Essay About Barbie Doll Poem

Essay About Barbie Doll Poem-18
Piercy uses synecdoche “to draw attention both to her use of irony and the sad fact that the young woman can only see herself in the terms of some artificial ideal.” This figure of speech is also used to present the girl as “the sum of her imperfect parts,” and “the image of the woman cutting off parts of her body points to a growing popularity among women of using cosmetic surgery to perfect their appearances” (Wart 2).The litotes “miniature GE stoves and irons / and wee lipsticks the color of cherry candy” intensifies women’s humiliation, meaninglessness, and inferiority in a patriarchal society.

Piercy uses synecdoche “to draw attention both to her use of irony and the sad fact that the young woman can only see herself in the terms of some artificial ideal.” This figure of speech is also used to present the girl as “the sum of her imperfect parts,” and “the image of the woman cutting off parts of her body points to a growing popularity among women of using cosmetic surgery to perfect their appearances” (Wart 2).The litotes “miniature GE stoves and irons / and wee lipsticks the color of cherry candy” intensifies women’s humiliation, meaninglessness, and inferiority in a patriarchal society.The first stanza describes girl’s childhood: “This girlchild was born as usual / and presented dolls that did pee-pee/ and miniature GE stoves and irons/ and wee lipsticks the color of cherry candy” (lines 1-4).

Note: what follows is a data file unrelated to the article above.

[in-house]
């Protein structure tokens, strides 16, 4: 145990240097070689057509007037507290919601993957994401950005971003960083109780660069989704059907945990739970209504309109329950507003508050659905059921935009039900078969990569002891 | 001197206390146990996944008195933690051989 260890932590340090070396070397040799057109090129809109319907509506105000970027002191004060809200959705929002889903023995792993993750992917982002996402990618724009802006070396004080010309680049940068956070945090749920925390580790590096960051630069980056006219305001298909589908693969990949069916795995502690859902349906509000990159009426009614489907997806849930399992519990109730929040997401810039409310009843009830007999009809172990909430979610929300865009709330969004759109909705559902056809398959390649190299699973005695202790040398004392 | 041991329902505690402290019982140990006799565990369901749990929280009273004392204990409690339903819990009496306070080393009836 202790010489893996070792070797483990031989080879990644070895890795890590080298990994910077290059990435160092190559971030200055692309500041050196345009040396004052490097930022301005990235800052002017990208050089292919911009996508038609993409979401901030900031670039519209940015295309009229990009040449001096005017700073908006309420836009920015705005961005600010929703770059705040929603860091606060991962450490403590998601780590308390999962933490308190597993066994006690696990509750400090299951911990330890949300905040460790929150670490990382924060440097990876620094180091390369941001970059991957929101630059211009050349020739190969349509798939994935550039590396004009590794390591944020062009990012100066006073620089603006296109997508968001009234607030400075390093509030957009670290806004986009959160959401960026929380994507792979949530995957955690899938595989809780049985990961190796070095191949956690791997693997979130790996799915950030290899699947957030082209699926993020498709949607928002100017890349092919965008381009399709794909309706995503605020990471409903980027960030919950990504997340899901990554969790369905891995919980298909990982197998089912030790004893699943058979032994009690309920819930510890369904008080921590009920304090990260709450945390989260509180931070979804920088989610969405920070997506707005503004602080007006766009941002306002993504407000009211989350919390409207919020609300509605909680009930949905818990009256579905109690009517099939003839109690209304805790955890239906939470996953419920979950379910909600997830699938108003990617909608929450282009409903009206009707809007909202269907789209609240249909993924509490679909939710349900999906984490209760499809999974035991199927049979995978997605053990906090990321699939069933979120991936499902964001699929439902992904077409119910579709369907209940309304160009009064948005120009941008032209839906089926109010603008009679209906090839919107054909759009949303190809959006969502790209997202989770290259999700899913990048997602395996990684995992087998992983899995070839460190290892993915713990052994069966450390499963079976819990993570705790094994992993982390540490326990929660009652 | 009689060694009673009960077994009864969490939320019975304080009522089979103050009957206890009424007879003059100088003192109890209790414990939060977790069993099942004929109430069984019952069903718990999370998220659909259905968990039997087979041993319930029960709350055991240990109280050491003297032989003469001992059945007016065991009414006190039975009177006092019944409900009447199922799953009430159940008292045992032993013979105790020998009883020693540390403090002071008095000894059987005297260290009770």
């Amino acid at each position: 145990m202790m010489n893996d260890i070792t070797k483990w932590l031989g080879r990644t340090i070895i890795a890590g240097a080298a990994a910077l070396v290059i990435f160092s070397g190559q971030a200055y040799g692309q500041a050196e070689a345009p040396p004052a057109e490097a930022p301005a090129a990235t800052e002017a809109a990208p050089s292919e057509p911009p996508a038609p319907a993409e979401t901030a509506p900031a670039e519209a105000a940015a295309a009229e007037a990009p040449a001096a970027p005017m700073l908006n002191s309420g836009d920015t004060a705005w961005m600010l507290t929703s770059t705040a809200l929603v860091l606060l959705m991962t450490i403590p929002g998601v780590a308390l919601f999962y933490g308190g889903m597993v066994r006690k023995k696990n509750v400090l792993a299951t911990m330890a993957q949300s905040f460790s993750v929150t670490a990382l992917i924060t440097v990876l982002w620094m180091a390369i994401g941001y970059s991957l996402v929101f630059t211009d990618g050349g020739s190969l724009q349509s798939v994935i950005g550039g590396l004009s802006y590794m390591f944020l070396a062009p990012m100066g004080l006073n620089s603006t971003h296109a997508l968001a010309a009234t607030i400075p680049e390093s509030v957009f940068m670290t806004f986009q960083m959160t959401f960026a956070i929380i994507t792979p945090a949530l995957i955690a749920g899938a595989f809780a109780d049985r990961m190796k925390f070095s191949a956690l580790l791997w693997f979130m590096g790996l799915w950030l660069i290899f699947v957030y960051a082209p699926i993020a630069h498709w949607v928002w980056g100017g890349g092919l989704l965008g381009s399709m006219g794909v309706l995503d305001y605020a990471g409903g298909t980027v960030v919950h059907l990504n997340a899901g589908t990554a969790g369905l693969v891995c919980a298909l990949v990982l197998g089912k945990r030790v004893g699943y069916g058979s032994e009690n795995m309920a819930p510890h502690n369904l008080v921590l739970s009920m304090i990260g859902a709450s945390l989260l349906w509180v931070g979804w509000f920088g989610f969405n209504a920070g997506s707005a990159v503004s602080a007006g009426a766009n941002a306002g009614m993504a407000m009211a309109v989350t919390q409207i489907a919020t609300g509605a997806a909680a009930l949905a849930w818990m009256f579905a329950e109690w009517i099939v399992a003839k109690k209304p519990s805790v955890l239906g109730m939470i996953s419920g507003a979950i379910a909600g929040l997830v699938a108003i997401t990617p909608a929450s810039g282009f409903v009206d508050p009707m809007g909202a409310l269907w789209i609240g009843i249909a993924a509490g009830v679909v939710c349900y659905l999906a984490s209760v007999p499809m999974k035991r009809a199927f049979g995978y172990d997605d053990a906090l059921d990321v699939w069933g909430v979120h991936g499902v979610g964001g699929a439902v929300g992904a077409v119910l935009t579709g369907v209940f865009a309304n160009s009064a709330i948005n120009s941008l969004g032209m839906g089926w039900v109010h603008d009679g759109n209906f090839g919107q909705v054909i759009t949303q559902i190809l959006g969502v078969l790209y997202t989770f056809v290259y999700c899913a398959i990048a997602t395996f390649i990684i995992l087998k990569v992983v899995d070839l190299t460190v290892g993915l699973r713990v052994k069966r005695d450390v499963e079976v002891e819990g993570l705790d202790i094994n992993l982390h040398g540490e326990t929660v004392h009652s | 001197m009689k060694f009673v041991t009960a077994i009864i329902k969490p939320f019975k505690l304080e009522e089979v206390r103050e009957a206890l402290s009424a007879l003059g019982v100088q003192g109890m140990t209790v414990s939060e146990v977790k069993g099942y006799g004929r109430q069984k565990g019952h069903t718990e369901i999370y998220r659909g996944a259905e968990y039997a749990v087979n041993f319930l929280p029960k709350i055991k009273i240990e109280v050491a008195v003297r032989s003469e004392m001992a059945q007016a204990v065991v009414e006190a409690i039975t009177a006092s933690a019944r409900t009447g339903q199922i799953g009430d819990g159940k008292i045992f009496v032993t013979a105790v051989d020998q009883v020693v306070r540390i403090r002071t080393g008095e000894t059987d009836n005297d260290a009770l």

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"Her good nature wore out like a fan belt" (15-16) symbolizes this loss of self and a change in the girl's attitude.

As a result of compromising or losing her true self to the demands of society, the young girl/woman is confronted with the realization that living this "fake" existence has left her lonely, empty, and in pain.

The word “casket” that occurs in line 19 is defined as “a coffin” or “a small chest or box, as for jewels.” In this respect, artificial beauty closed in the casket may be compared with jewels in a small chest.

The final stanza presents a dead women, who is finally treated as “pretty” since she has “the undertaker’s cosmetics painted on” and “a turned up putty nose” (20-21).

The third stanza describes how conformists willingly help the girl to adjust to social standards that are of the highest value: “She was advised to play coy, / exhorted to come on hearty, / exercise, diet, smile and wheedle” (lines 12-14).

The verbs “advised” and “exhorted” imply that women are meant to please others, especially men.

In Piercy’s narrative, open-form ironic poem, the observer tells the reader how the child subconsciously perceives the dominating ideas of beauty, perfection, and a model in the form of a game with dolls, which later makes her imitate Barbie’s lifestyle and appearance and even sacrifice her life for dollish beauty and life.

Piercy renders this theme using aspects of imagery and figures of speech, which make the issue of female objectification even more acute.

Piercy revolts against a society, which does not value human natural values, such as intellect, health, dexterity, and where artificiality deserves higher praise.

Another conspicuous image is “a great big nose and fat legs” that is collapsed into the comic image of “a fat nose on thick legs” (Wart 1).

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